Last month, Ray LaHood made an off-the-cuff remark at a post-inaugural party that he would be “sticking around for a while” as President Obama’s Secretary of Transportation, but last week LaHood made his final decision to step down from the position after four years on the job. The Republican made a name for himself in urbanist circles for his support of High Speed Rail, efficient urban transportation policies, and safety pushes, most notably his efforts to curb distracted driving. Reflecting on his tenure at the U.S. Department of Transportation (DOT), LaHood remarked in a letter to DOT employees across the country,
“Our achievements are significant. We have put safety front and center with the Distracted Driving Initiative and a rule to combat pilot fatigue that was decades in the making. We have made great progress in improving the safety of our transit systems, pipelines, and highways, and in reducing roadway fatalities to historic lows. We have strengthened consumer protections with new regulations on buses, trucks, and airlines.”
In an exit interview with the Huffington Post, LaHood said, “We are behind on high-speed rail,” but remained optimistic that the topic will still maintain a top spot his successor’s agenda: “As long as President Obama is in the White House, whoever sits in this chair will have high-speed rail as one of their top priorities.” LaHood will continue in his role as Secretary until his successor is found.
San Francisco Mayor Ed Lee has seen some success in his time in office. But one element still remains a thorn in his side: MUNI, the city’s transit agency. In his State of the City address the other day (watch full speech below) Lee vowed to improve the notoriously late and overcrowded system, reported the San Francisco Chronicle. ”We need to modernize our system…to better match up with 21st century patterns of where people live, work, and shop,” said Lee.
A few remedies that Lee has suggested: the formation of a task force to help develop a plan for modernizing the system and dealing with the city’s growing population; expansion of BART, the Bay Area’s regional transit system; new work rule reforms; and a bevy of new technologies. ”Truly great cities have great transportation systems—Paris, New York, London, Tokyo,” Lee said. “I say San Francisco is pretty great, too, and deserves one as well.” The city is in fact adding a new transit line, the downtown T-Central, to help alleviate congestion problems. It’s slated to open in 2019. Check out images of the city’s upcoming line below.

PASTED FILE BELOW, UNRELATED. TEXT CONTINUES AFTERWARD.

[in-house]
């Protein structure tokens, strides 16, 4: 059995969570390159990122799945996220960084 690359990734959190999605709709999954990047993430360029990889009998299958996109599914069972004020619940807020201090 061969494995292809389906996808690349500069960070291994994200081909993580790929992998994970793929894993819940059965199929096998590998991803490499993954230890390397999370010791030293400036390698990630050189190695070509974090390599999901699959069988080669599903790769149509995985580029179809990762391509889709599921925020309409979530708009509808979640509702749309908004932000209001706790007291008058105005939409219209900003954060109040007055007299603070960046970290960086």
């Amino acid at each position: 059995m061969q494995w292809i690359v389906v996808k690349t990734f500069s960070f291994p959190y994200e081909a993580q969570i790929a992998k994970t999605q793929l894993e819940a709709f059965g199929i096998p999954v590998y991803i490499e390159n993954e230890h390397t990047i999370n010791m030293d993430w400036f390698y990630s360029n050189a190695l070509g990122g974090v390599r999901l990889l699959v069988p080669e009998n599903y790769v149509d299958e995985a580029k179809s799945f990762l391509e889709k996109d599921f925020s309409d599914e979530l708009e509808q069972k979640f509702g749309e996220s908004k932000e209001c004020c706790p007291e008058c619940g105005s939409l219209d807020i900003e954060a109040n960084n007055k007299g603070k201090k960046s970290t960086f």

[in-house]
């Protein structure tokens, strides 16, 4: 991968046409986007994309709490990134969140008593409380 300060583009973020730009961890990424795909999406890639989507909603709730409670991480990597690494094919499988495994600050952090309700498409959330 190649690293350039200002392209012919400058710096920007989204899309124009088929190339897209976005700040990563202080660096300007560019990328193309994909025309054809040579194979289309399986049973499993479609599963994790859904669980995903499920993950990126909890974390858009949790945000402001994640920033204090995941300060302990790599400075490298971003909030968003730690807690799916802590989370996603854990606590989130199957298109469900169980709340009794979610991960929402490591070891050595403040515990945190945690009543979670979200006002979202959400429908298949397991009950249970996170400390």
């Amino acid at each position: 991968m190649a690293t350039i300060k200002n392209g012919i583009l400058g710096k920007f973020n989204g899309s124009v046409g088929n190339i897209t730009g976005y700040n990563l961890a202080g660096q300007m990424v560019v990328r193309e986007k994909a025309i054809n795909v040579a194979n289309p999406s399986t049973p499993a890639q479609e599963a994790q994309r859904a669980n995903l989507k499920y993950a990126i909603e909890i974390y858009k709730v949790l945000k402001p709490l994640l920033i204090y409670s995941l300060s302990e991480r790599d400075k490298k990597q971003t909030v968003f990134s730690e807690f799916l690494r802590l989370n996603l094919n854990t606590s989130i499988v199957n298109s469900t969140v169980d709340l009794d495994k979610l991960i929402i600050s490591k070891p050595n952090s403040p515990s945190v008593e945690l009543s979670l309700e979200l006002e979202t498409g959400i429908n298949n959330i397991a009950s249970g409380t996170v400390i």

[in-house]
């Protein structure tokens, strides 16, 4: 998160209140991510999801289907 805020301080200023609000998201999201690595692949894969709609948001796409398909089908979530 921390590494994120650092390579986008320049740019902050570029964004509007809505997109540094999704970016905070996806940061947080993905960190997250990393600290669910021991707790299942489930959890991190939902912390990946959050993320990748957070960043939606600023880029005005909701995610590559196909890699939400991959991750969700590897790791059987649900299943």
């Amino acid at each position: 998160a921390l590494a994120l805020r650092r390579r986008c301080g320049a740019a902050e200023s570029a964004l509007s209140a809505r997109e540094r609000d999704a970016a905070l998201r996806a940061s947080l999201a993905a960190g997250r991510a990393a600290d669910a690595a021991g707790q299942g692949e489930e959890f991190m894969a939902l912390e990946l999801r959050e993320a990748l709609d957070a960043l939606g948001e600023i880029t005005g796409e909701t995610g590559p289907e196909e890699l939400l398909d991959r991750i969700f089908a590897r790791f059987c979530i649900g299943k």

Massachusetts Department of Transportation Secretary Richard Davey announced plans for expanding and maintaining the state’s transportation system on Monday. The improvements outlined in the proposal would require an estimated $1.02 billion a year reported Masslive.com, and include everything from adding new tracks at South Station and implementing a commuter rail to South Coast, to major road repairs in Western Massachusetts and a pedestrian and bike program.
One critical component remains rather vague, however—how the state intends on funding this costly agenda. MassDOT suggests a number revenue sources in its proposal such as a green fee (a fee assessed by the amount of carbon emissions released), an increase in tolls and fares, and an income tax that would increase the tax rate from 5.25 percent to approximately 5.66 percent. Governor Deval Patrick is expected to address the transportation plan in his State of the Commonwealth speech tonight, and the Boston Globe reports that he will likely come out in support of a raise in income tax.
Midwest train travelers will enjoy a quicker passage, as Amtrak approves a new top speed of 110 mph for a section of its Chicago-St. Louis route. Though trains will only accelerate to the new top speed over a 15-mile segment, officials said another $1.5 billion investment over three years of upgrades will bring the rest of the track up to speed.
The current top speed is 79 mph over most of the route. Instead of 5 and a half hours, future trips could be under 4 hours. Union Pacific Railroad and Amtrak tested a new system of triggers for highway crossing gates earlier this year.
Amtrak’s Midwest presence has seen a significant ridership boost, following trends around the country. Transit in general may be enjoying a small renaissance, with the CTA counting 16 months of rail and bus line increases. Despite setting ridership records, Amtrak is losing money and faces an uncertain future.